Centuries ago, bronze was a groundbreaking alloy of copper and tin, used for weapons and art. Today, it can be hard to tell the difference between real bronze and fake unless you physically inspect it for characteristics like its weight, magnetism and its patina. If it's a fake, it's quite possible you'll spot small differences from the original.
Weight and Sound
Some sculptors opt for a cheaper alternative to real bronze – a mix of resin and bronze powder called cold-cast or bonded bronze. It's not as durable or strong as bronze, and it's also lighter. If you put a foot-tall bronze sculpture on a scale, it will weigh six to ten pounds. The same figure made of bronze resin only weighs a couple of pounds. If you strike a hollow place on the sculpture with a wooden dowel, resin gives a dull thud instead of a ring.
Ironing Out Frauds
Iron is another cheap alternative to using bronze in casting a figure. It's stronger and tougher than resin, which makes it easier to pass off as bronze. One simple test is to apply a magnet to the artwork and see if it sticks there. Iron is highly magnetic, and you'll feel the pull in the magnet. If you set a magnet on bronze, it'll fall off. Also, watch for patches of corrosion, because bronze doesn't rust.
Use Your Eyes
If you're looking at an old bronze, you should see a patina; a film that forms on the surface from reaction to the air. If it flakes or scratches off easily, it's probably a painted on patina-substitute. Scratching the patina also shows the surface of the metal underneath. Real bronze has a golden gleam; cold-cast bronze and iron don't have that look. You can also compare a suspect figure with pieces you know are bronze. Some fakes use spelter – zinc with a bronze finish – but it isn't as richly detailed or as shiny as real bronze.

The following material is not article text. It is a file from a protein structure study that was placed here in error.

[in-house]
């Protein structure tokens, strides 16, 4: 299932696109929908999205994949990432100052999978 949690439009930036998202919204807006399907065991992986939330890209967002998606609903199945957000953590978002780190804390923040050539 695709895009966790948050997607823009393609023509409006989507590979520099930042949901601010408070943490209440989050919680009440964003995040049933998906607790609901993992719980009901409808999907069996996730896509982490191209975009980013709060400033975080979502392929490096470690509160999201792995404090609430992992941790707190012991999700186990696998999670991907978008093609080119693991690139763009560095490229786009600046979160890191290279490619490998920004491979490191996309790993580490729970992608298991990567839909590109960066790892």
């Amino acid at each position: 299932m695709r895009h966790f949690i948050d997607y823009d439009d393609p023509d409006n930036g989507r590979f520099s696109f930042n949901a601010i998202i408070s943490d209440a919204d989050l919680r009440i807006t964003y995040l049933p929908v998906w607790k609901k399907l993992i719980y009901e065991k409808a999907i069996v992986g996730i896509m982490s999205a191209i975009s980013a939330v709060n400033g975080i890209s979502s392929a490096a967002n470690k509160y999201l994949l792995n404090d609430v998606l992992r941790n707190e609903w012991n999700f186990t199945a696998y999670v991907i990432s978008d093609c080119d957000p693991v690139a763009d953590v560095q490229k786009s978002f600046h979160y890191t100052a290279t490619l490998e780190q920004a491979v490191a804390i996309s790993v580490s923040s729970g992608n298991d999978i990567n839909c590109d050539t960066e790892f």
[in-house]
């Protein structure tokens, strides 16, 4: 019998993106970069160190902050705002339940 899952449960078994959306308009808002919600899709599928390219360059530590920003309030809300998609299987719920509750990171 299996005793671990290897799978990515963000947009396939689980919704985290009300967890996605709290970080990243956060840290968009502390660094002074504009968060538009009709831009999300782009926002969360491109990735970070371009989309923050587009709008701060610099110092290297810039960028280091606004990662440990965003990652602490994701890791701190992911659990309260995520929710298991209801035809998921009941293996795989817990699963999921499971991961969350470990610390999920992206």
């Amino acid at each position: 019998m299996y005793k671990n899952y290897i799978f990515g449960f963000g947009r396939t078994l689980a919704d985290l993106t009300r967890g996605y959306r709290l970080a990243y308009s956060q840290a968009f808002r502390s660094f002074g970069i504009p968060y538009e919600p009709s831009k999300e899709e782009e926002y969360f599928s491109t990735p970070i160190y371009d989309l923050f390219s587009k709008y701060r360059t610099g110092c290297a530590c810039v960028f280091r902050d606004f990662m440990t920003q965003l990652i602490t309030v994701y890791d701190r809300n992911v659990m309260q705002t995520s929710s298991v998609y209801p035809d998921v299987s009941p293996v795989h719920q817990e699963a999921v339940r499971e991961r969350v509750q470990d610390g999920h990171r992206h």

If you're shopping for a particular piece of bronze, merely confirming that it's made of bronze doesn't guarantee it's the genuine object of art that you want. Some scam artists will duplicate a classic bronze, then sell it as the original. Even in the 19th century, molds often outlasted the death of the artist, so bronze foundries could keep making figures that looked like the original. Compare the figure you're interested in to some authoritative art references.
About the Author
A graduate of Oberlin College, Fraser Sherman began writing in 1981. Since then he's researched and written newspaper and magazine stories on city government, court cases, business, real estate and finance, the uses of new technologies and film history. Sherman has worked for more than a decade as a newspaper reporter, and his magazine articles have been published in "Newsweek," "Air & Space," "Backpacker" and "Boys' Life." Sherman is also the author of three film reference books, with a fourth currently under way.